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Multiparameter Classification Approach to Structural Neuroimaging Data [Ecker et al., 2010]

  1. Top of page
  2. Multiparameter Classification Approach to Structural Neuroimaging Data [Ecker et al., ]
  3. Heterogeneity of 16p11.2 Microdeletion Clinical Presentation [Hanson et al., ]

The authors attempted to address the heterogeneity of previous ASD neuroanatomical findings by using an analysis that would allow the study of multiple parameters of cortical brain structure. The authors began by recruiting 20 adult control male subjects and 20 adult male subjects with ASD. All subjects were right-handed. There was an attempt to match for IQ but the mean full-scale, verbal, and performance IQs were 7, 4, and 12 points lower for the ASD group compared to the control group. The performance IQ was the only difference that was statistically significant. Although the mean ages did not significantly differ, the range of ages of ASD subjects was 20–68 years compared to 20–49 years for the control group. Diagnosis was made on a clinical basis (ICD-10 criteria) informed by ADI-R administration for 17 subjects and informed by ADOS administration for the three subjects whose parents were unavailable or refused to participate. Participants with ASD met ADI-R or ADOS criteria in all domains or missed by one point in no more than one domain. Sixteen of the 20 subjects with ASD did not have a delay in phrase speech (i.e. developed phrase speech by 36 months) and four of the subjects with ASD developed phrase speech after 36 months of age. Due to the small sample size of those with phrase speech delay, the ASD group was analyzed as a combined group, independent of history of phrase speech delay.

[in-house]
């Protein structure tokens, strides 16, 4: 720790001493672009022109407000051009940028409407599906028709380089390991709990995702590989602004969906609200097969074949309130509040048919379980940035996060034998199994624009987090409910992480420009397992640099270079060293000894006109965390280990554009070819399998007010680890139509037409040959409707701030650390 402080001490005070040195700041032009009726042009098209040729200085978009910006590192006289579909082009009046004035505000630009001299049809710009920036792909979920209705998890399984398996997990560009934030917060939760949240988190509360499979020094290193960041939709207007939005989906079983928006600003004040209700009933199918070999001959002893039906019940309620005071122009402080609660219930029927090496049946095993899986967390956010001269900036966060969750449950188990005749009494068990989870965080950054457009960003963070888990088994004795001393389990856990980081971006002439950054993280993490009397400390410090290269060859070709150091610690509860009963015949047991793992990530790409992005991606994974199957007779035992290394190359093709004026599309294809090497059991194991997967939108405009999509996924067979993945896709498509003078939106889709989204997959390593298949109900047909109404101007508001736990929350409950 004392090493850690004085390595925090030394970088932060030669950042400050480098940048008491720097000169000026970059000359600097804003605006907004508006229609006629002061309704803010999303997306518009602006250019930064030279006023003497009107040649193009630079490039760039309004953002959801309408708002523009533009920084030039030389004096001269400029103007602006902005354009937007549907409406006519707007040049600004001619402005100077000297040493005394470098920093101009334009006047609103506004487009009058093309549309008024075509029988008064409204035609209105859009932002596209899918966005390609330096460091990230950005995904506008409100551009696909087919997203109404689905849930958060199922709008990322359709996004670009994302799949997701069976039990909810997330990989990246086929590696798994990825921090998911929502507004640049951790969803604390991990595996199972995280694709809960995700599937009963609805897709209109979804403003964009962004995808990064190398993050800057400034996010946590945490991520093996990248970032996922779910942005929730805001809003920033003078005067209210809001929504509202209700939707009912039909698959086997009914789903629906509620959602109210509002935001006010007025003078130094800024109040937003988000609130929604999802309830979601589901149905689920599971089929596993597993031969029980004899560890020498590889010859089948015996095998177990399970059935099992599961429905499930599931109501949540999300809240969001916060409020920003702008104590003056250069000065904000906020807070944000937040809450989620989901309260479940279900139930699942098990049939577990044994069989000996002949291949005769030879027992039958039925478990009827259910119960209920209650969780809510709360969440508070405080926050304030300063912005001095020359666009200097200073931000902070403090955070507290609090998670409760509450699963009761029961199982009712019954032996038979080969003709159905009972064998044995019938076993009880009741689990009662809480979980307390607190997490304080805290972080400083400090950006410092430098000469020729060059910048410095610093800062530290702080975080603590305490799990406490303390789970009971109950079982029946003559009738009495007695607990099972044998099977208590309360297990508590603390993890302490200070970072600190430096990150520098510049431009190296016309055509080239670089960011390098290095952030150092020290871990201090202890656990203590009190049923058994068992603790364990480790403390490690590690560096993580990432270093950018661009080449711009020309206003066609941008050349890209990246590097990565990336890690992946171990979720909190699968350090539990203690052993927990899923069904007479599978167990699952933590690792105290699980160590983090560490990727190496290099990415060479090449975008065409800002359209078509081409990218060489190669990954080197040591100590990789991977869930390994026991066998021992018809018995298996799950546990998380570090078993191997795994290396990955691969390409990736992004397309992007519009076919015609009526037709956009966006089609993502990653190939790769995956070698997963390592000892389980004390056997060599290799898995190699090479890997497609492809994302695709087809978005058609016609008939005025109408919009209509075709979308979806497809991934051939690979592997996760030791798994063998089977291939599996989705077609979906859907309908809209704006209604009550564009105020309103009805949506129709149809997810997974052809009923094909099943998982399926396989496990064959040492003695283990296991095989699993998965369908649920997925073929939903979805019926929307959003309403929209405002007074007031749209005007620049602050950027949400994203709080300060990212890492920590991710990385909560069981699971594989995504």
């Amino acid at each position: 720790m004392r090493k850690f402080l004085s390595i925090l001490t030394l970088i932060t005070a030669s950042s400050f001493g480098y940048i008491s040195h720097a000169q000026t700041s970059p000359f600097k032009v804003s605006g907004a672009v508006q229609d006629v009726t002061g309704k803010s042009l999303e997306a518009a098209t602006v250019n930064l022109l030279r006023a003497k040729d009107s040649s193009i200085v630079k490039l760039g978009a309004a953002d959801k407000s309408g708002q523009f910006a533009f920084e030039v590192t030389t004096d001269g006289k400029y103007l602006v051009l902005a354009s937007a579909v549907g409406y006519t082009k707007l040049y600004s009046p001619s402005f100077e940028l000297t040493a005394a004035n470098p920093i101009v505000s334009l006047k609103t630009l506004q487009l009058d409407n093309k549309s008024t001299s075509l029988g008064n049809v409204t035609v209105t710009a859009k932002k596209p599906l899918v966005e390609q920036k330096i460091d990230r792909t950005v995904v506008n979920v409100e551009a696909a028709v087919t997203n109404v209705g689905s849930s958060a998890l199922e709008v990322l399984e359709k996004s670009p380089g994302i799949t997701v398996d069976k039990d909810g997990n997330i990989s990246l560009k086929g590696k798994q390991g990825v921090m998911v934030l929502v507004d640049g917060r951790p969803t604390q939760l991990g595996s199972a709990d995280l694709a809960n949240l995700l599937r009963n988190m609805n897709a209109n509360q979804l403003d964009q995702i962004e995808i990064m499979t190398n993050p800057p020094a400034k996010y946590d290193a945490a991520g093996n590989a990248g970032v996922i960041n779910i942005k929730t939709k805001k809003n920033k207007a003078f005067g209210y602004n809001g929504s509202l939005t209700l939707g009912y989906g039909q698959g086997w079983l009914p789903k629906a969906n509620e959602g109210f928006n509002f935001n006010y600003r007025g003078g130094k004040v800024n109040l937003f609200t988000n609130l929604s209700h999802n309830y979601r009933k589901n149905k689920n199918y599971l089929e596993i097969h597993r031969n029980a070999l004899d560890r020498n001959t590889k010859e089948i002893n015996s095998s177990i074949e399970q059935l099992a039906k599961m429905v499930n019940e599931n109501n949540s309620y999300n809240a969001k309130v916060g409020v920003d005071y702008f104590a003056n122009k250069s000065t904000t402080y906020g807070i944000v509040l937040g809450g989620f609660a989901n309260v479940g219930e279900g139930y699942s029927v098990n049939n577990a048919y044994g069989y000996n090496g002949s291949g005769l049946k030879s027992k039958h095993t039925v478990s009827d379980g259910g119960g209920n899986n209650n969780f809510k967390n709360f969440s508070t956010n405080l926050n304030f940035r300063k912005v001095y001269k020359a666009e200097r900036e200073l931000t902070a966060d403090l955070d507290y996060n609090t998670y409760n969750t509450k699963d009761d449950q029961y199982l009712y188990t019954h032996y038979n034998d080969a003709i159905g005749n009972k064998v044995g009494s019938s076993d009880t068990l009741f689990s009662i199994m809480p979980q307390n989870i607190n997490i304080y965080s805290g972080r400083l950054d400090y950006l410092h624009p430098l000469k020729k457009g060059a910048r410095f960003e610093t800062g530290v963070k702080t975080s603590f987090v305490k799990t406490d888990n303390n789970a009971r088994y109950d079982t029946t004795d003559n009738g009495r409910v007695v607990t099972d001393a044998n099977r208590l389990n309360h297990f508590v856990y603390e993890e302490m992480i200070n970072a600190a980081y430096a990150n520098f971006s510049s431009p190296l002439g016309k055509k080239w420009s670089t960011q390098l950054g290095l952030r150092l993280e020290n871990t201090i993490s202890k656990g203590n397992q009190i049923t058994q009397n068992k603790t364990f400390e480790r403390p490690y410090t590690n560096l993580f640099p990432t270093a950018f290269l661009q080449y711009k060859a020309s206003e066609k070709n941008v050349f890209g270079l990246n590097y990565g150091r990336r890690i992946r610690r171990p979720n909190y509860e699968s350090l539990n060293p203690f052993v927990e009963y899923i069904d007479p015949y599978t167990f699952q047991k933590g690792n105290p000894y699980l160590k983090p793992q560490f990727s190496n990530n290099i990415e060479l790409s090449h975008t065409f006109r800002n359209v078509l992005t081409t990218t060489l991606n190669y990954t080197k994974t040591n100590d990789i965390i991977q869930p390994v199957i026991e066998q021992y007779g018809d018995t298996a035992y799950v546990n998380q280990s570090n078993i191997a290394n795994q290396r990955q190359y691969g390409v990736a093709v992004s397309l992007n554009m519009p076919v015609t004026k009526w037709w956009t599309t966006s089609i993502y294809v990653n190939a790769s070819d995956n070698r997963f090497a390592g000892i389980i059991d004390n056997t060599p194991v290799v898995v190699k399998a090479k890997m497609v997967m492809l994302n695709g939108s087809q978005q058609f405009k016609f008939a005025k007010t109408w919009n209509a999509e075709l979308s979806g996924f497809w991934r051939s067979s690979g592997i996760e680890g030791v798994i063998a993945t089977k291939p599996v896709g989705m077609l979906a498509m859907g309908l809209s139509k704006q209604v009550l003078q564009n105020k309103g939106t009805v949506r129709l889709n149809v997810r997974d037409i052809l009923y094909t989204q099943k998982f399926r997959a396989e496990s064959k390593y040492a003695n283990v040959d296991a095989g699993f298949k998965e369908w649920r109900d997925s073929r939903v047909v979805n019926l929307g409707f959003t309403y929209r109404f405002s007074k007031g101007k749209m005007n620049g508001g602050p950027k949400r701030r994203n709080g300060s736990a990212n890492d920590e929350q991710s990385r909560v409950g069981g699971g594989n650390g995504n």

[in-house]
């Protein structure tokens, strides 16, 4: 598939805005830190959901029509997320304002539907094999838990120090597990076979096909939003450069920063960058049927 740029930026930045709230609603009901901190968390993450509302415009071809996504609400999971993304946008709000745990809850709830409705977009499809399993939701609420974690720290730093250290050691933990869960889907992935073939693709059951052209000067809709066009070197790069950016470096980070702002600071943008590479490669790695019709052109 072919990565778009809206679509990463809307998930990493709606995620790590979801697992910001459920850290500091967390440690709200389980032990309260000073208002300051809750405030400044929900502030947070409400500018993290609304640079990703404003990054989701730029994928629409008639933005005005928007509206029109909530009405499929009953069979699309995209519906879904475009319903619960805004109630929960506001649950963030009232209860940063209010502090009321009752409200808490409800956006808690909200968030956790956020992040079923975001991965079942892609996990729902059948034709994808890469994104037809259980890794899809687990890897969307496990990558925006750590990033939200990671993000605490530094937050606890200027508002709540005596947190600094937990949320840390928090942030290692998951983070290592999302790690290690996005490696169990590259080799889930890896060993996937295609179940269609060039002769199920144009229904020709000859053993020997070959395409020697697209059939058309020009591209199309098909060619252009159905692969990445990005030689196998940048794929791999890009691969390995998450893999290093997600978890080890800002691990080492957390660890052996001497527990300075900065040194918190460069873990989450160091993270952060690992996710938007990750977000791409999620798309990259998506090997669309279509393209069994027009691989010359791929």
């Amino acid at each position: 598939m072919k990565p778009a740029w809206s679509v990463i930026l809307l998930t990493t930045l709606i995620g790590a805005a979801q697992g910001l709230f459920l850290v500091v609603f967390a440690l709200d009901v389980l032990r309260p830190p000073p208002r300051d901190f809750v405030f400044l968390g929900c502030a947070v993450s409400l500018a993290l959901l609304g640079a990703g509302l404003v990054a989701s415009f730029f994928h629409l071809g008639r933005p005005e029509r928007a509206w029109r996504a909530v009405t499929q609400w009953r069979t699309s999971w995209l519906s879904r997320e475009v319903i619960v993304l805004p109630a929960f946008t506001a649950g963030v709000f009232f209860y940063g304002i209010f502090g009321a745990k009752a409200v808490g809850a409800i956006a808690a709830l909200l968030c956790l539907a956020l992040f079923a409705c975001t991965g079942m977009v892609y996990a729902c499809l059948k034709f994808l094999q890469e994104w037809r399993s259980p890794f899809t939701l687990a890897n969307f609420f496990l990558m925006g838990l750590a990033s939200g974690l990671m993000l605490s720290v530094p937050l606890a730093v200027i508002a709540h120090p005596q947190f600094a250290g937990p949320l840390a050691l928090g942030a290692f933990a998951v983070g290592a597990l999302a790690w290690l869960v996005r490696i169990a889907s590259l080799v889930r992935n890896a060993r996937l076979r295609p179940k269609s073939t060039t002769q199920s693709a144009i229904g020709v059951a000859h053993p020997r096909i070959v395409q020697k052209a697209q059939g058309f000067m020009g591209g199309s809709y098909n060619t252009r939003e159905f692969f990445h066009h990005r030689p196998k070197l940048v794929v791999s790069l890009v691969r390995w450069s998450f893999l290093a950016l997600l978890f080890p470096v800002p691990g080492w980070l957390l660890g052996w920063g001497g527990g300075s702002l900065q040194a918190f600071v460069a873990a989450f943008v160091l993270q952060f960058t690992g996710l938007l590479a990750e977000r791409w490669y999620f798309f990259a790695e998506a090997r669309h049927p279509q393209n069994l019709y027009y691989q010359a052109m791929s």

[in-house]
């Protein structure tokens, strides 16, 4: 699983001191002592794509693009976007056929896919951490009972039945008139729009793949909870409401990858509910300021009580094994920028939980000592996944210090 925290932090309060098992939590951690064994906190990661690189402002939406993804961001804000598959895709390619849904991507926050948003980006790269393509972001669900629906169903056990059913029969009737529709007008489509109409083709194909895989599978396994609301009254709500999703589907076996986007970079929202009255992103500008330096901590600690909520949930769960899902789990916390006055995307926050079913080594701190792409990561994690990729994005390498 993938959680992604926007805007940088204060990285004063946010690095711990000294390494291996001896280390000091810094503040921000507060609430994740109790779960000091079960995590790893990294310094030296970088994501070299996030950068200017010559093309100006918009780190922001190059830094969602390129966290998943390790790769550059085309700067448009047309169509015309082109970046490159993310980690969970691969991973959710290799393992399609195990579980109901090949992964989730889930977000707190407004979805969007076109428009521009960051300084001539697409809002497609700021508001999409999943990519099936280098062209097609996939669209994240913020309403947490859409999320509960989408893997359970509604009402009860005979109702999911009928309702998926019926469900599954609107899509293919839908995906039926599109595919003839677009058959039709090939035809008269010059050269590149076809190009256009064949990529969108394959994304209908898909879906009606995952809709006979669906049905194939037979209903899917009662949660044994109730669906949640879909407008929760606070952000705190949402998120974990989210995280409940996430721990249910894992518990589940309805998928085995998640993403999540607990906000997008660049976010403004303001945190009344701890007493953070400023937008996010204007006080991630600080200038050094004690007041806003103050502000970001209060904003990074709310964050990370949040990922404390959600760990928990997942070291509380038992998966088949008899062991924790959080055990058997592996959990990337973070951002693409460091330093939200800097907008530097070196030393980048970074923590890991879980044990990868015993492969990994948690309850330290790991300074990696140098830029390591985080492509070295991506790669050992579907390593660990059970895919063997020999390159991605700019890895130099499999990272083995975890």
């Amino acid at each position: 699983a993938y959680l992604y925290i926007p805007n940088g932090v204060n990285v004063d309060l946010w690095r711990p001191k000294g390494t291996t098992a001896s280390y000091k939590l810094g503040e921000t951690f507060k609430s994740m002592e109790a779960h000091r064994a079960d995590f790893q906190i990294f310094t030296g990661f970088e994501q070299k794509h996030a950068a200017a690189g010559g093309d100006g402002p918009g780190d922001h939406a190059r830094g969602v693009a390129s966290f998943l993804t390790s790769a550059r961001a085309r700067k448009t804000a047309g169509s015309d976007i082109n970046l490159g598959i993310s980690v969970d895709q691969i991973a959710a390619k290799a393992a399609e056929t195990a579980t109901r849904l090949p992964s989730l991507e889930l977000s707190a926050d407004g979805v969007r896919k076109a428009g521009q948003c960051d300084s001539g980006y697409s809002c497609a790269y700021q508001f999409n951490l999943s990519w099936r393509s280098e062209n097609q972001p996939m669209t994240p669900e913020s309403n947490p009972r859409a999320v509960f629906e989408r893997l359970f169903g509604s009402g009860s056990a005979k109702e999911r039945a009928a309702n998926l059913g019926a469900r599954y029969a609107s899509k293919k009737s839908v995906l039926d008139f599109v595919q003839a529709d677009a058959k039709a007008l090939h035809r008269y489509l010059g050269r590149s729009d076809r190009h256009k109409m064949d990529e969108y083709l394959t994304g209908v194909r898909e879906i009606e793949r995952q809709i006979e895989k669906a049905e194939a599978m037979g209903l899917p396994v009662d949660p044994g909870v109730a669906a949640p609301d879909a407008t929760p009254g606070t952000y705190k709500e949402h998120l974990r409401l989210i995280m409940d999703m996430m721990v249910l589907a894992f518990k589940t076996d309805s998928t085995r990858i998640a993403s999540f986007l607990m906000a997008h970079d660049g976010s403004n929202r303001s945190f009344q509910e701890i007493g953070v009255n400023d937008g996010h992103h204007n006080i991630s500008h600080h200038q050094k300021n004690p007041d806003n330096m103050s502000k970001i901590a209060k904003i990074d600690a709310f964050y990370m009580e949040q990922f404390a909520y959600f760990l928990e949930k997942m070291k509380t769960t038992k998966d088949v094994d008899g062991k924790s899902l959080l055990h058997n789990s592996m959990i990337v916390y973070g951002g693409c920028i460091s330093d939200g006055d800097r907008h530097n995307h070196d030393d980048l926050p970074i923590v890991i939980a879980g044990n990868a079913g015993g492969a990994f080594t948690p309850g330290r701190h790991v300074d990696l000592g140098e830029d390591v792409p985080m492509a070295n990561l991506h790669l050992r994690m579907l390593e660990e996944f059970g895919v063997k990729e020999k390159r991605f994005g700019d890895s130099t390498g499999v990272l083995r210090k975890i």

Images were acquired using a 1.5-Tesla system in the coronal plane. Details about acquisition are available in the article, as are details about image analysis and further data analysis. The novel aspect of the article was the application of a support vector machine (SVM) approach to five parameters of brain structure. The five parameters were well defined and illustrated in the article. There were two volumetric parameters, cortical thickness and pial area, and three geometric parameters, radial curvature, average convexity, and metric distortion.

The SVM approach developed a classifier that used a two-out procedure in which 20 classifications were determined, each dropping out a subject with ASD from the classification and then applying the classifier to that subject. This allowed the determination of whether the parameters derived from the other subjects could classify each subject. This was important to avoid the circularity that would have resulted from using subject A's data to determine subject A's classification. This allowed the determination of sensitivity and specificity of the five-parameter model and of each parameter by itself.